The Texas Medical Board recently voted to place strict limits on the use of telemedicine in the state. The Board’s decision runs counter to a growing trend toward loosening restrictions on telemedicine services.
Under existing Texas medical practice rules, a physician must establish a doctor-patient relationship before providing treatment to a patient. The new rules provide that the typical methods for providing telemedicine—“questions and answers exchanged through email, electronic text, or chat or telephonic evaluation of or consultation with a patient”—cannot establish a doctor-patient relationship. The revised rules still permit telemedicine in limited instances, such as when a patient is at a medical facility and a second healthcare provider is present with the patient to “assist” the remote provider. The new restrictions likewise do not apply to mental health professionals.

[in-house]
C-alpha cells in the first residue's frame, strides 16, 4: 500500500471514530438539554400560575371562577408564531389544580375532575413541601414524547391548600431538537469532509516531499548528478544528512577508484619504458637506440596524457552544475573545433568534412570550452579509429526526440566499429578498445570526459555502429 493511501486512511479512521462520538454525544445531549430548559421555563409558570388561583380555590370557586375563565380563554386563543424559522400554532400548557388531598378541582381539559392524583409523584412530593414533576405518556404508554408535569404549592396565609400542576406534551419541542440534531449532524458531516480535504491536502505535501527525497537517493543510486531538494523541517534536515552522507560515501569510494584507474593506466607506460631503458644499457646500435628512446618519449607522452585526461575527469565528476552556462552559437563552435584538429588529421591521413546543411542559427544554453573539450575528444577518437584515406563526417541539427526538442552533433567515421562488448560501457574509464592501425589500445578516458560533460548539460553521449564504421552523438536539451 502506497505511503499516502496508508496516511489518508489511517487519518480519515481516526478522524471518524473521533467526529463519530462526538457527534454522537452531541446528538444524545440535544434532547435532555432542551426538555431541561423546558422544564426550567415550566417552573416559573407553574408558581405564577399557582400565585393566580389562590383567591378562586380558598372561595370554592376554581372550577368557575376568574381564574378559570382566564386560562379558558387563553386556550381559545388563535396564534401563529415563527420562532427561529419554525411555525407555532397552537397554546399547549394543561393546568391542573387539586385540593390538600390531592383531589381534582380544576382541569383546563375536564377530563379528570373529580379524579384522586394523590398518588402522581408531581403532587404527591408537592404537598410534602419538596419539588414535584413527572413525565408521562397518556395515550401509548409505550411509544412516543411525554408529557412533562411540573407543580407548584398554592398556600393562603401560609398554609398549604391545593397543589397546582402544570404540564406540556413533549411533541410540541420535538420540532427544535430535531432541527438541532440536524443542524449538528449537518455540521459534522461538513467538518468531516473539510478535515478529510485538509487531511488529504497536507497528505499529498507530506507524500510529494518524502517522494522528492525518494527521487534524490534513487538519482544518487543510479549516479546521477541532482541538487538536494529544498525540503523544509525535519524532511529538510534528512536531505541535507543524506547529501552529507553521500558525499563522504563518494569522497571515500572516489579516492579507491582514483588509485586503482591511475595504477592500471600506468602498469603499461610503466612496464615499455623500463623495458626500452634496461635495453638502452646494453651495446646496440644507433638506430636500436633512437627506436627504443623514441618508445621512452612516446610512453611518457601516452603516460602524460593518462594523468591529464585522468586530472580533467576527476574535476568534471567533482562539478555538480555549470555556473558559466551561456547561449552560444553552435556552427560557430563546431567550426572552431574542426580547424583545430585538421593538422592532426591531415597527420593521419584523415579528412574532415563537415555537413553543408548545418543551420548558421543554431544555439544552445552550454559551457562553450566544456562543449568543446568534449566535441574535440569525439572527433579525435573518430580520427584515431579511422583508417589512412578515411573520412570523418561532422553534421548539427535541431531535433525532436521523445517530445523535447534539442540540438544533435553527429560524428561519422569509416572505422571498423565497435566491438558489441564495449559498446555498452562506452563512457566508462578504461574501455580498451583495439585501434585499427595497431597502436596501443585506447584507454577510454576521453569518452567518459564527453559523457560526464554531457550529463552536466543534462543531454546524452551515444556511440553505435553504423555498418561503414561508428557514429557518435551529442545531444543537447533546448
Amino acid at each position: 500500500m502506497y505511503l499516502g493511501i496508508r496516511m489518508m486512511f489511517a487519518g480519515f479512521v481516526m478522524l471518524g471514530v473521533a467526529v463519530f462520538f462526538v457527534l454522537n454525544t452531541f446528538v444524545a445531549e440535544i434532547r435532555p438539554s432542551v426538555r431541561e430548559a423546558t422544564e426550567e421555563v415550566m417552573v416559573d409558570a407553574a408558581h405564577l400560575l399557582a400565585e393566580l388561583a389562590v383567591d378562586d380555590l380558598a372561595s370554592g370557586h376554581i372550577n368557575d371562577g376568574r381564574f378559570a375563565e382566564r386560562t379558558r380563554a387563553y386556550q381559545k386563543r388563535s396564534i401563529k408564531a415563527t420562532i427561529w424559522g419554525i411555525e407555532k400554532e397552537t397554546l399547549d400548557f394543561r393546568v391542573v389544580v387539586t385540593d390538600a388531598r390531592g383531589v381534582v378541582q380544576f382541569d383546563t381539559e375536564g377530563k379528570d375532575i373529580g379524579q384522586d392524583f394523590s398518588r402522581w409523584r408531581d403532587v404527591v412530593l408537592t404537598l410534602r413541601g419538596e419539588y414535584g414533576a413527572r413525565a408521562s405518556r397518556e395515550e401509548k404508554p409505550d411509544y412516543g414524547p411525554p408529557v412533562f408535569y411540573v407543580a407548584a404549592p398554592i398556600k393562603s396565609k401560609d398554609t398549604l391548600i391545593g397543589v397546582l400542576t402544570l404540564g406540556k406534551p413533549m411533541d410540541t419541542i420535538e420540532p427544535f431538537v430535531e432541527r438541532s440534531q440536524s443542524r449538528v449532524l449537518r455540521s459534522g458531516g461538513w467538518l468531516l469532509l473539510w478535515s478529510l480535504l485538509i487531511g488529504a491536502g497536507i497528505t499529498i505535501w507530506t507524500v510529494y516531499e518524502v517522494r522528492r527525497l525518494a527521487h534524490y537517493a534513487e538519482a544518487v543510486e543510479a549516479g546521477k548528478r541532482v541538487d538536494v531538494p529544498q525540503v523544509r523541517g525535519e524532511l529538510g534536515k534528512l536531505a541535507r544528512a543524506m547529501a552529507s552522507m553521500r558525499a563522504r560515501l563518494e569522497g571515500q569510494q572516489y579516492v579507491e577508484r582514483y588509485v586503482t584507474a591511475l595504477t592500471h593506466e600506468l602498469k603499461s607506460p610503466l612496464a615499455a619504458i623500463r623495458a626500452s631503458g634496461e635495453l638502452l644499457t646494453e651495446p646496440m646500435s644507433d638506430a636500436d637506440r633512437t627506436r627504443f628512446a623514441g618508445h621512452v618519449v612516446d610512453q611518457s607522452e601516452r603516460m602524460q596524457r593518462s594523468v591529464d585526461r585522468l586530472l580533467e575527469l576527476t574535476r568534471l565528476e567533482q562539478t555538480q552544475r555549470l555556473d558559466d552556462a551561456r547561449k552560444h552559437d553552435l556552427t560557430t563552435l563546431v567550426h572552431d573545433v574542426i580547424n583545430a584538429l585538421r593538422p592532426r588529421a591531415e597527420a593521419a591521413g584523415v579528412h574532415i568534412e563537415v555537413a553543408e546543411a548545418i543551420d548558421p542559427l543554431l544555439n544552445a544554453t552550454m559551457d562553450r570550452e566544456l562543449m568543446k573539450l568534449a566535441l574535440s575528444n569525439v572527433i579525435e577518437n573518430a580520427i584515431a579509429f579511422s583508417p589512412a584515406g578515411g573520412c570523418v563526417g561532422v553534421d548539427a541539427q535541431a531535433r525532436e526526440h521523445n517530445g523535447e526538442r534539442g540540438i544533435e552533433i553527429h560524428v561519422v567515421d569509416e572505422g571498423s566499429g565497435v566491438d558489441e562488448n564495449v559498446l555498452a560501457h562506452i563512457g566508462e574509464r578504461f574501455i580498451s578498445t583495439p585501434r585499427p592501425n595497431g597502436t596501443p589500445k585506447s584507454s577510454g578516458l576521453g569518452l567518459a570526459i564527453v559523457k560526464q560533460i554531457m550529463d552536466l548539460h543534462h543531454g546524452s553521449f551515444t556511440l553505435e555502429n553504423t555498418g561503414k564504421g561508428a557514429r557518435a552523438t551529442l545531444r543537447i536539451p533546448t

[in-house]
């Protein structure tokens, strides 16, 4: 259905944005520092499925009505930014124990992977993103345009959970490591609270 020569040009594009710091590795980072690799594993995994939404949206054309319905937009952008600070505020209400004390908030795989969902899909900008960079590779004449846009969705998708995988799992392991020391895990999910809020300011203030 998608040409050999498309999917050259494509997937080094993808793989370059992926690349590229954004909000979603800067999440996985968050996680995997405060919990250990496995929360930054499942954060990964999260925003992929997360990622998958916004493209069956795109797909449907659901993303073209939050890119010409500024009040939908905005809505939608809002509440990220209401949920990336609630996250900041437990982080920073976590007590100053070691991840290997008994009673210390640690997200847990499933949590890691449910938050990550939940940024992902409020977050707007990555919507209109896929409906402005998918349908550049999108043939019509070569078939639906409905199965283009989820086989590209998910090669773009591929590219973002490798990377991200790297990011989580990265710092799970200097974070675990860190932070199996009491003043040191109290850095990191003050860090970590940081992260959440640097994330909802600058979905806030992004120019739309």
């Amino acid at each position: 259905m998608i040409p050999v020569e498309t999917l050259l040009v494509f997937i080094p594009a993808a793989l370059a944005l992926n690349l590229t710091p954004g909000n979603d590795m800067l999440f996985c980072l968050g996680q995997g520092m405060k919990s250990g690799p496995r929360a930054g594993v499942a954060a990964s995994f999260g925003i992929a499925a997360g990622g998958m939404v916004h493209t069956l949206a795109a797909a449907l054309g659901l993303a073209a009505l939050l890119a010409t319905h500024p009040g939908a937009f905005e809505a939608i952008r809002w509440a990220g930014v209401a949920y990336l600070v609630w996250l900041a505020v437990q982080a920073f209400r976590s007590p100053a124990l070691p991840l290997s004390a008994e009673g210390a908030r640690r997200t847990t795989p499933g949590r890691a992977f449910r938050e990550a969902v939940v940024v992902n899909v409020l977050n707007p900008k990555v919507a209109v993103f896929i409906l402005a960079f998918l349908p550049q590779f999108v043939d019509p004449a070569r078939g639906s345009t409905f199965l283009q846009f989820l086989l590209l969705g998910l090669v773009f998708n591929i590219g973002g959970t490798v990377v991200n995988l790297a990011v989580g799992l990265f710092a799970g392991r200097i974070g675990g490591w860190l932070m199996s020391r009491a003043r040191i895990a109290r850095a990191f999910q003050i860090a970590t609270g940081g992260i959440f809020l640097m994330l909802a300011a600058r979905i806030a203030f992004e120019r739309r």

The new rules were supported by the Texas Medical Association and other physician-interest groups as a necessary patient safety measure. The Texas Association of Business and several telemedicine providers opposed the rules, arguing that they will undermine an important mechanism for both providing affordable healthcare to a rising population and countering physician shortages. The rules are set to become effective in June and will make Texas one of the minority of states that allow telemedicine consults only after a face-to-face examination has been performed.